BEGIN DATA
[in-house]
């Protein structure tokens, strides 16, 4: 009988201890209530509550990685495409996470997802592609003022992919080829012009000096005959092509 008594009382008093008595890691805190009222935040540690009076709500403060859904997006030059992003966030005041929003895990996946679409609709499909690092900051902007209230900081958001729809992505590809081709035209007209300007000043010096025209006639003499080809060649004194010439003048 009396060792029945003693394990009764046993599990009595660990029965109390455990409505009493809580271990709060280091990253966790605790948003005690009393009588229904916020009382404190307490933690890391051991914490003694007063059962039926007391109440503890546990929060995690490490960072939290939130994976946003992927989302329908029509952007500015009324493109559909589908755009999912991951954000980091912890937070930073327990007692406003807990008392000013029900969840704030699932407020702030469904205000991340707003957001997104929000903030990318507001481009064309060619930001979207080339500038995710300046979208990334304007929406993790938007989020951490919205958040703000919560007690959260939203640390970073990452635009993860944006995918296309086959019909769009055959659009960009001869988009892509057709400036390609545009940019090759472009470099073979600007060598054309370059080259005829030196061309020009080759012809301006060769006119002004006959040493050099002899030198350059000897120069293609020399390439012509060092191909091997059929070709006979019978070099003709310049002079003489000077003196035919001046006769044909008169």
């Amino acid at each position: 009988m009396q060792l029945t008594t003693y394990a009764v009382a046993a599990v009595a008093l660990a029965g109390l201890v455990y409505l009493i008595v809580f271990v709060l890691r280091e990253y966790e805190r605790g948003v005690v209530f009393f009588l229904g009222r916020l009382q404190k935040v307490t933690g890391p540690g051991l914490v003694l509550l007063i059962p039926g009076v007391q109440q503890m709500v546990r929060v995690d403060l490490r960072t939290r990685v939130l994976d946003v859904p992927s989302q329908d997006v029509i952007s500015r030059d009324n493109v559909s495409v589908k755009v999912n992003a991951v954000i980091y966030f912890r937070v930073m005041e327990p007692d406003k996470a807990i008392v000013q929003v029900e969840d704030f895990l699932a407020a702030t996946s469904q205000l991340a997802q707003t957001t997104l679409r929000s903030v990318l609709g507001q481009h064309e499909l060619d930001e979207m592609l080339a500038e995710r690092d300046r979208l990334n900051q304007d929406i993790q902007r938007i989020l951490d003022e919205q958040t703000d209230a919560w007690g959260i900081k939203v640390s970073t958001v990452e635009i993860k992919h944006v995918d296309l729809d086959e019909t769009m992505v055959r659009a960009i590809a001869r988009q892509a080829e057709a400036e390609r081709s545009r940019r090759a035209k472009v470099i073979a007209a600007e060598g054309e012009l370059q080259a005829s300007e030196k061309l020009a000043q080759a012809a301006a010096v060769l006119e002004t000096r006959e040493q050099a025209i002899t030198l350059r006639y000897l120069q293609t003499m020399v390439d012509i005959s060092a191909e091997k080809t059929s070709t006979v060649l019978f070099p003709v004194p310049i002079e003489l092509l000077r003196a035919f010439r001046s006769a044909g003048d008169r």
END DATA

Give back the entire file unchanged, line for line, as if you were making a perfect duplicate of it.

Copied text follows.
[in-house]
């Protein structure tokens, strides 16, 4: 009988201890209530509550990685495409996470997802592609003022992919080829012009000096005959092509 008594009382008093008595890691805190009222935040540690009076709500403060859904997006030059992003966030005041929003895990996946679409609709499909690092900051902007209230900081958001729809992505590809081709035209007209300007000043010096025209006639003499080809060649004194010439003048 009396060792029945003693394990009764046993599990009595660990029965109390455990409505009493809580271990709060280091990253966790605790948003005690009393009588229904916020009382404190307490933690890391051991914490003694007063059962039926007391109440503890546990929060995690490490960072939290939130994976946003992927989302329908029509952007500015009324493109559909589908755009999912991951954000980091912890937070930073327990007692406003807990008392000013029900969840704030699932407020702030469904205000991340707003957001997104929000903030990318507001481009064309060619930001979207080339500038995710300046979208990334304007929406993790938007989020951490919205958040703000919560007690959260939203640390970073990452635009993860944006995918296309086959019909769009055959659009960009001869988009892509057709400036390609545009940019090759472009470099073979600007060598054309370059080259005829030196061309020009080759012809301006060769006119002004006959040493050099002899030198350059000897120069293609020399390439012509060092191909091997059929070709006979019978070099003709310049002079003489000077003196035919001046006769044909008169």
């Amino acid at each position: 009988m009396q060792l029945t008594t003693y394990a009764v009382a046993a599990v009595a008093l660990a029965g109390l201890v455990y409505l009493i008595v809580f271990v709060l890691r280091e990253y966790e805190r605790g948003v005690v209530f009393f009588l229904g009222r916020l009382q404190k935040v307490t933690g890391p540690g051991l914490v003694l509550l007063i059962p039926g009076v007391q109440q503890m709500v546990r929060v995690d403060l490490r960072t939290r990685v939130l994976d946003v859904p992927s989302q329908d997006v029509i952007s500015r030059d009324n493109v559909s495409v589908k755009v999912n992003a991951v954000i980091y966030f912890r937070v930073m005041e327990p007692d406003k996470a807990i008392v000013q929003v029900e969840d704030f895990l699932a407020a702030t996946s469904q205000l991340a997802q707003t957001t997104l679409r929000s903030v990318l609709g507001q481009h064309e499909l060619d930001e979207m592609l080339a500038e995710r690092d300046r979208l990334n900051q304007d929406i993790q902007r938007i989020l951490d003022e919205q958040t703000d209230a919560w007690g959260i900081k939203v640390s970073t958001v990452e635009i993860k992919h944006v995918d296309l729809d086959e019909t769009m992505v055959r659009a960009i590809a001869r988009q892509a080829e057709a400036e390609r081709s545009r940019r090759a035209k472009v470099i073979a007209a600007e060598g054309e012009l370059q080259a005829s300007e030196k061309l020009a000043q080759a012809a301006a010096v060769l006119e002004t000096r006959e040493q050099a025209i002899t030198l350059r006639y000897l120069q293609t003499m020399v390439d012509i005959s060092a191909e091997k080809t059929s070709t006979v060649l019978f070099p003709v004194p310049i002079e003489l092509l000077r003196a035919f010439r001046s006769a044909g003048d008169r």